Tumblr and Mobile Commons Use Twilio Click to Call to Fight SOPA and ProtectIP

November 21, 2011
Written by
Dan Kaplan
Opinions expressed by Twilio contributors are their own

Twilio Bug Logo

This week, Tumblr’s team came up with an ingenious way to use click to call to alert the public to the significant dangers to a free and democratic internet posed by the SOPA and ProtectIP laws currently under consideration in Congress: For one day, Tumblr “censored” users’ Dashboards, displaying broad, grey lines across user-generated content.

The campaign worked: Users rallied and Tumblr deftly channeled that energy into direct political action. Teaming up with Twilio customer Mobile Commons, a voice and SMS broadcasting platform for brands, Tumblr built a simple landing page describing the danger of the laws and featuring a recorded message outlining talking points on the issue.

But this was no ordinary landing page; this one was powered by Twilio’s click to call capabilities. All you had to do to dial your state representative was type in your name, phone number and zipcode and click a button. Mobile Commons, which already had a database of contact numbers for every single congressperson, used Twilio to power the app.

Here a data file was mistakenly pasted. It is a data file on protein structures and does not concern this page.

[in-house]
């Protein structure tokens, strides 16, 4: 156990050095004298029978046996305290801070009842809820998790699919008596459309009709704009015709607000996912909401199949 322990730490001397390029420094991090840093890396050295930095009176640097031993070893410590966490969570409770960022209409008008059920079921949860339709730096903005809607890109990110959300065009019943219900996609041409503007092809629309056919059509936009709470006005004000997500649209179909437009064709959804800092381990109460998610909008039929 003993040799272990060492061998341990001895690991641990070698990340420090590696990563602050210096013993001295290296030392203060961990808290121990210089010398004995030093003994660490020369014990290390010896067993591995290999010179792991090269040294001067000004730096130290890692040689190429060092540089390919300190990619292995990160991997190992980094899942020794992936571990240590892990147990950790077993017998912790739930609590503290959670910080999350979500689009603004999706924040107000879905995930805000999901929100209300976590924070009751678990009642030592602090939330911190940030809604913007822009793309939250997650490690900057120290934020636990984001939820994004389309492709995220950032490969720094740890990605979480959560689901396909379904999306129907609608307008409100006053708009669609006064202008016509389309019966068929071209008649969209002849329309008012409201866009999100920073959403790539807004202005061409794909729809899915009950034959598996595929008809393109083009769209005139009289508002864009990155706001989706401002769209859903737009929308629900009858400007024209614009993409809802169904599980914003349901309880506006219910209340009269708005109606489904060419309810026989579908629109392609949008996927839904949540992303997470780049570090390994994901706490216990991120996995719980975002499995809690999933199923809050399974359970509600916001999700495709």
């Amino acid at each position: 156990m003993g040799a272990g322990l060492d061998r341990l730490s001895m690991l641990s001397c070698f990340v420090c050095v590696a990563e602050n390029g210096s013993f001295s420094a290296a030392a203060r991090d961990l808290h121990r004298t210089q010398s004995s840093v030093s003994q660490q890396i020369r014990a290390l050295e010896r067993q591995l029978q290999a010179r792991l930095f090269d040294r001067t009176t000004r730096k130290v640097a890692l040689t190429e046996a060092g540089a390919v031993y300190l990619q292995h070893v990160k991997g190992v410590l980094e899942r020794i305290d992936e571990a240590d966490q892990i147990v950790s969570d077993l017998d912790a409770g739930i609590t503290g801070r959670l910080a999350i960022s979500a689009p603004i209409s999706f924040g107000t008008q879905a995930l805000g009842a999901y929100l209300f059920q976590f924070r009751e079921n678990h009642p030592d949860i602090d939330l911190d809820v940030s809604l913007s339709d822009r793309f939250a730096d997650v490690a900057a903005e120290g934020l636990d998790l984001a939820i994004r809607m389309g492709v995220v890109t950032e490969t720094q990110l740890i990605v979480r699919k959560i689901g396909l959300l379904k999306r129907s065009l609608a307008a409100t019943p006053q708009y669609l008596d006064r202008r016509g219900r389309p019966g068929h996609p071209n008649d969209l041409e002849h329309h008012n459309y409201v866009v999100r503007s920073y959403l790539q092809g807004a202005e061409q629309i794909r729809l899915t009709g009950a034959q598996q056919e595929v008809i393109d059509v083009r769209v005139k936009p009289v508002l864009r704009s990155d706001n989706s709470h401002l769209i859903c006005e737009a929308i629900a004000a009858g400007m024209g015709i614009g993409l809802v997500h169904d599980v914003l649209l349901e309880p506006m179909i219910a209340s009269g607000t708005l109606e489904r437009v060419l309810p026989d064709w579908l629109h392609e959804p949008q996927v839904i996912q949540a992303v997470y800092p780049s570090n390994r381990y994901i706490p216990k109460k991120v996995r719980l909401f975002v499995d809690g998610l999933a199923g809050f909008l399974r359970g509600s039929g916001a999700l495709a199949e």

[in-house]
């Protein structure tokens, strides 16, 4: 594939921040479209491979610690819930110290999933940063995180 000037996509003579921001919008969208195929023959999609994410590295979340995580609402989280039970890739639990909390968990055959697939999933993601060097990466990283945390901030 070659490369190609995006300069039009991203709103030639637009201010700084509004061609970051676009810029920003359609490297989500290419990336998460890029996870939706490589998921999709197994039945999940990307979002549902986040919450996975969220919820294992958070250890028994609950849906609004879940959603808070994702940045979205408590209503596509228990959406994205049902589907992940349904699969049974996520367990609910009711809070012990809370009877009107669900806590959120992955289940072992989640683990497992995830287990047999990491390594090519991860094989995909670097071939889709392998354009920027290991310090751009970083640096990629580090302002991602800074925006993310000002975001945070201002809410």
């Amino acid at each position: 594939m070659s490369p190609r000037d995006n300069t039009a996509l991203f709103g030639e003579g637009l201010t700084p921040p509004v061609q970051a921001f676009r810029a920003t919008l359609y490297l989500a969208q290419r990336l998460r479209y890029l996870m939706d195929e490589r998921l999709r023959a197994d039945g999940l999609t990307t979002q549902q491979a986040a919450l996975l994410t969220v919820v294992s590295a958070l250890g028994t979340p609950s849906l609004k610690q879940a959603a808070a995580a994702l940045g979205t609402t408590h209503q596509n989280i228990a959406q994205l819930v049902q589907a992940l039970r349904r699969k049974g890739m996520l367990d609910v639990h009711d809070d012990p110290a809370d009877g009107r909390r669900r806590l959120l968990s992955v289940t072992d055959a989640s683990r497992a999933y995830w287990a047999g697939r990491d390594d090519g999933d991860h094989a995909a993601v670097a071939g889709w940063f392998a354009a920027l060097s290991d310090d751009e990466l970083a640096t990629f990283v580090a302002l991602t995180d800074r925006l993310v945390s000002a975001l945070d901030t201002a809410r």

We wanted to learn more about how it all went down, so we talked to Tumblr’s CEO and founder, David Karp about Tumblr’s campaign.

David Karp talks to Twilio about Tumblr’s anti-SOPA campaign

Twilio: How did you come up with the idea to censor Tumblr for a day?
David K: Last Tuesday, it became clear the situation was urgent. As we started to see rallying across the web, we stopped to think hard about how to best raise awareness in our community. We quickly realized that showing the impacts of this legislation would likely send the clearest message.

Twilio: What do you think made it so successful?
David: It was a stark wakeup call to see what the web would look like if this bill passed.

Twilio: Did you know Mobile Commons used Twilio for click-to-call?
David: We did! We’re already huge fans of Twilio and use it to power Tumblr’s Call-in-Audio feature.

Twilio: How did you get connected with Mobile Commons?
David: I happen to be close friends with the guys at Mobile Commons and realized their tools could have an incredible impact. We reached out late in the afternoon. Luckily, they were working late and were able to hook us up in a matter of minutes. Unbelievably, they scaled to over 87,000 calls without a hitch. Tumblr users spent nearly 1,300 hours talking to their Representatives.

Twilio: Why do you think SOPA and PROTECT IP are so dangerous?
David: Simply, these bills weren’t vetted by any sophisticated engineers. Not only would the legislation be seriously ineffective towards its goals, it would lead to disasterous changes to the Internet’s architecture.

Twilio: Thanks for taking the time.
David: Thanks for your support on this important issue!